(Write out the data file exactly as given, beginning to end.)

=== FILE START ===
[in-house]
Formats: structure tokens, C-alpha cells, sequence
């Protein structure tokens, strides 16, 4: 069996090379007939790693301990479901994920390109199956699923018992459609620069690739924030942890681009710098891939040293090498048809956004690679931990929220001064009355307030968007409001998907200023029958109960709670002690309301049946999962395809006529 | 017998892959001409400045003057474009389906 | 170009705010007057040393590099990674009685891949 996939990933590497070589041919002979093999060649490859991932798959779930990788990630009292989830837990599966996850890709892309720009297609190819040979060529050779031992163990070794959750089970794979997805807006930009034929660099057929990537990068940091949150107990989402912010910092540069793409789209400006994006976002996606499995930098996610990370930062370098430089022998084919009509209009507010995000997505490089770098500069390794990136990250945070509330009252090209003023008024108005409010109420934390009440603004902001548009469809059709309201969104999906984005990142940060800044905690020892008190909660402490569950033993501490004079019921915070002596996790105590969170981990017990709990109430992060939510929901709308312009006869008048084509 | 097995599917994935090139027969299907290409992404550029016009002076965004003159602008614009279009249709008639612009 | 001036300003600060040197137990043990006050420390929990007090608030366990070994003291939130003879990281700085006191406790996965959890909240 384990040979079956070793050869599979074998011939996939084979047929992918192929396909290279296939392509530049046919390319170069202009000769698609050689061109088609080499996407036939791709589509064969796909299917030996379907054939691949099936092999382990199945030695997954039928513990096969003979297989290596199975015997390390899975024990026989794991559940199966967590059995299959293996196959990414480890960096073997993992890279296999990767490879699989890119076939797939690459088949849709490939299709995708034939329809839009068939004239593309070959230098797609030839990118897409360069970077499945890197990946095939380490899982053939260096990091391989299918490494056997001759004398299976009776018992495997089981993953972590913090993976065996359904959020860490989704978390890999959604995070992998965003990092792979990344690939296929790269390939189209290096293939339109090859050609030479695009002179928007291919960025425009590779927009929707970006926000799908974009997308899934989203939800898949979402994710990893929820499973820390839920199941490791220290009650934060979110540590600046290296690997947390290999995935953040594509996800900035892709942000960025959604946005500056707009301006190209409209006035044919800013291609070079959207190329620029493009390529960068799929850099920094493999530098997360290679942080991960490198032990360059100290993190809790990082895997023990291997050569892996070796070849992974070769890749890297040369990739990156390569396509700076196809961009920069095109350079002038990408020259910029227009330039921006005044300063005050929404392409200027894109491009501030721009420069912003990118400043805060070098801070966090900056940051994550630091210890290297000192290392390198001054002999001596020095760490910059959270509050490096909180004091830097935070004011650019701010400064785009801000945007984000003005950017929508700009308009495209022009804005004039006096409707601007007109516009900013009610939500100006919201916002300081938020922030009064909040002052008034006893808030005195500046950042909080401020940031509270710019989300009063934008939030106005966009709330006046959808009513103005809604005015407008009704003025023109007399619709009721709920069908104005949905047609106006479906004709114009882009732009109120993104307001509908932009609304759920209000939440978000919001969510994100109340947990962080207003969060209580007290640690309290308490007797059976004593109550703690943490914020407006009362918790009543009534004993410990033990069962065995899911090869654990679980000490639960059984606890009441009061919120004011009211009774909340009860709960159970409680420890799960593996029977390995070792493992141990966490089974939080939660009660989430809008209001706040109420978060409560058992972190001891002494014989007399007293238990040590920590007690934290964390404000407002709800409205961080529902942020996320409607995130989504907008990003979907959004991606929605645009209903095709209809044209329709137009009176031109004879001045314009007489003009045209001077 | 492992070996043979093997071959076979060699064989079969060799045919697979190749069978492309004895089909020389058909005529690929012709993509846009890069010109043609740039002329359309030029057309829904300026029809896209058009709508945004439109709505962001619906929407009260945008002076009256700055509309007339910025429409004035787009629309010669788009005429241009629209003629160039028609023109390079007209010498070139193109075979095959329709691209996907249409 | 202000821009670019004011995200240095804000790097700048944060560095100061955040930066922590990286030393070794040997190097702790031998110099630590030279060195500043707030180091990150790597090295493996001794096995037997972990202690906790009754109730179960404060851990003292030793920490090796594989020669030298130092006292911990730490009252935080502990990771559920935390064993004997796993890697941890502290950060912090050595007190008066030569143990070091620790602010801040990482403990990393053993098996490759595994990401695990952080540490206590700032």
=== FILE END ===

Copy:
[in-house]
Formats: structure tokens, C-alpha cells, sequence
């Protein structure tokens, strides 16, 4: 069996090379007939790693301990479901994920390109199956699923018992459609620069690739924030942890681009710098891939040293090498048809956004690679931990929220001064009355307030968007409001998907200023029958109960709670002690309301049946999962395809006529 | 017998892959001409400045003057474009389906 | 170009705010007057040393590099990674009685891949 996939990933590497070589041919002979093999060649490859991932798959779930990788990630009292989830837990599966996850890709892309720009297609190819040979060529050779031992163990070794959750089970794979997805807006930009034929660099057929990537990068940091949150107990989402912010910092540069793409789209400006994006976002996606499995930098996610990370930062370098430089022998084919009509209009507010995000997505490089770098500069390794990136990250945070509330009252090209003023008024108005409010109420934390009440603004902001548009469809059709309201969104999906984005990142940060800044905690020892008190909660402490569950033993501490004079019921915070002596996790105590969170981990017990709990109430992060939510929901709308312009006869008048084509 | 097995599917994935090139027969299907290409992404550029016009002076965004003159602008614009279009249709008639612009 | 001036300003600060040197137990043990006050420390929990007090608030366990070994003291939130003879990281700085006191406790996965959890909240 384990040979079956070793050869599979074998011939996939084979047929992918192929396909290279296939392509530049046919390319170069202009000769698609050689061109088609080499996407036939791709589509064969796909299917030996379907054939691949099936092999382990199945030695997954039928513990096969003979297989290596199975015997390390899975024990026989794991559940199966967590059995299959293996196959990414480890960096073997993992890279296999990767490879699989890119076939797939690459088949849709490939299709995708034939329809839009068939004239593309070959230098797609030839990118897409360069970077499945890197990946095939380490899982053939260096990091391989299918490494056997001759004398299976009776018992495997089981993953972590913090993976065996359904959020860490989704978390890999959604995070992998965003990092792979990344690939296929790269390939189209290096293939339109090859050609030479695009002179928007291919960025425009590779927009929707970006926000799908974009997308899934989203939800898949979402994710990893929820499973820390839920199941490791220290009650934060979110540590600046290296690997947390290999995935953040594509996800900035892709942000960025959604946005500056707009301006190209409209006035044919800013291609070079959207190329620029493009390529960068799929850099920094493999530098997360290679942080991960490198032990360059100290993190809790990082895997023990291997050569892996070796070849992974070769890749890297040369990739990156390569396509700076196809961009920069095109350079002038990408020259910029227009330039921006005044300063005050929404392409200027894109491009501030721009420069912003990118400043805060070098801070966090900056940051994550630091210890290297000192290392390198001054002999001596020095760490910059959270509050490096909180004091830097935070004011650019701010400064785009801000945007984000003005950017929508700009308009495209022009804005004039006096409707601007007109516009900013009610939500100006919201916002300081938020922030009064909040002052008034006893808030005195500046950042909080401020940031509270710019989300009063934008939030106005966009709330006046959808009513103005809604005015407008009704003025023109007399619709009721709920069908104005949905047609106006479906004709114009882009732009109120993104307001509908932009609304759920209000939440978000919001969510994100109340947990962080207003969060209580007290640690309290308490007797059976004593109550703690943490914020407006009362918790009543009534004993410990033990069962065995899911090869654990679980000490639960059984606890009441009061919120004011009211009774909340009860709960159970409680420890799960593996029977390995070792493992141990966490089974939080939660009660989430809008209001706040109420978060409560058992972190001891002494014989007399007293238990040590920590007690934290964390404000407002709800409205961080529902942020996320409607995130989504907008990003979907959004991606929605645009209903095709209809044209329709137009009176031109004879001045314009007489003009045209001077 | 492992070996043979093997071959076979060699064989079969060799045919697979190749069978492309004895089909020389058909005529690929012709993509846009890069010109043609740039002329359309030029057309829904300026029809896209058009709508945004439109709505962001619906929407009260945008002076009256700055509309007339910025429409004035787009629309010669788009005429241009629209003629160039028609023109390079007209010498070139193109075979095959329709691209996907249409 | 202000821009670019004011995200240095804000790097700048944060560095100061955040930066922590990286030393070794040997190097702790031998110099630590030279060195500043707030180091990150790597090295493996001794096995037997972990202690906790009754109730179960404060851990003292030793920490090796594989020669030298130092006292911990730490009252935080502990990771559920935390064993004997796993890697941890502290950060912090050595007190008066030569143990070091620790602010801040990482403990990393053993098996490759595994990401695990952080540490206590700032």